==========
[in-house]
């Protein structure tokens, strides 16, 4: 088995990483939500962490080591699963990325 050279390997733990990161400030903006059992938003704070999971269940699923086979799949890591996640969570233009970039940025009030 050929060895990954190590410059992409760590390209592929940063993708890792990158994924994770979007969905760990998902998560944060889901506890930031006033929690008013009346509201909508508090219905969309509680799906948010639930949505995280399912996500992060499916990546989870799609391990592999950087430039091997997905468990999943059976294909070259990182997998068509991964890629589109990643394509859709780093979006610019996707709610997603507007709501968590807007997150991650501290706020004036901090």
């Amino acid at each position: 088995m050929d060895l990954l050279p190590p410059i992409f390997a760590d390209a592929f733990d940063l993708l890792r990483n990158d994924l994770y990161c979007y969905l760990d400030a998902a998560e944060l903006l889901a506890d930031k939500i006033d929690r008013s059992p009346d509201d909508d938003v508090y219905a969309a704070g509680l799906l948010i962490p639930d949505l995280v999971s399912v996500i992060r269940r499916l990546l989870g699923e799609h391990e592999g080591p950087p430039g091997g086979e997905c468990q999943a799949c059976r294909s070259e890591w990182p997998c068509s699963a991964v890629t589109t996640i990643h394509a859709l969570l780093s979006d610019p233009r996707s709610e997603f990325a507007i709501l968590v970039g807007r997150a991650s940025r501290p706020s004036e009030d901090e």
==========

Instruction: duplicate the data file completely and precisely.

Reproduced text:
[in-house]
């Protein structure tokens, strides 16, 4: 088995990483939500962490080591699963990325 050279390997733990990161400030903006059992938003704070999971269940699923086979799949890591996640969570233009970039940025009030 050929060895990954190590410059992409760590390209592929940063993708890792990158994924994770979007969905760990998902998560944060889901506890930031006033929690008013009346509201909508508090219905969309509680799906948010639930949505995280399912996500992060499916990546989870799609391990592999950087430039091997997905468990999943059976294909070259990182997998068509991964890629589109990643394509859709780093979006610019996707709610997603507007709501968590807007997150991650501290706020004036901090």
């Amino acid at each position: 088995m050929d060895l990954l050279p190590p410059i992409f390997a760590d390209a592929f733990d940063l993708l890792r990483n990158d994924l994770y990161c979007y969905l760990d400030a998902a998560e944060l903006l889901a506890d930031k939500i006033d929690r008013s059992p009346d509201d909508d938003v508090y219905a969309a704070g509680l799906l948010i962490p639930d949505l995280v999971s399912v996500i992060r269940r499916l990546l989870g699923e799609h391990e592999g080591p950087p430039g091997g086979e997905c468990q999943a799949c059976r294909s070259e890591w990182p997998c068509s699963a991964v890629t589109t996640i990643h394509a859709l969570l780093s979006d610019p233009r996707s709610e997603f990325a507007i709501l968590v970039g807007r997150a991650s940025r501290p706020s004036e009030d901090e």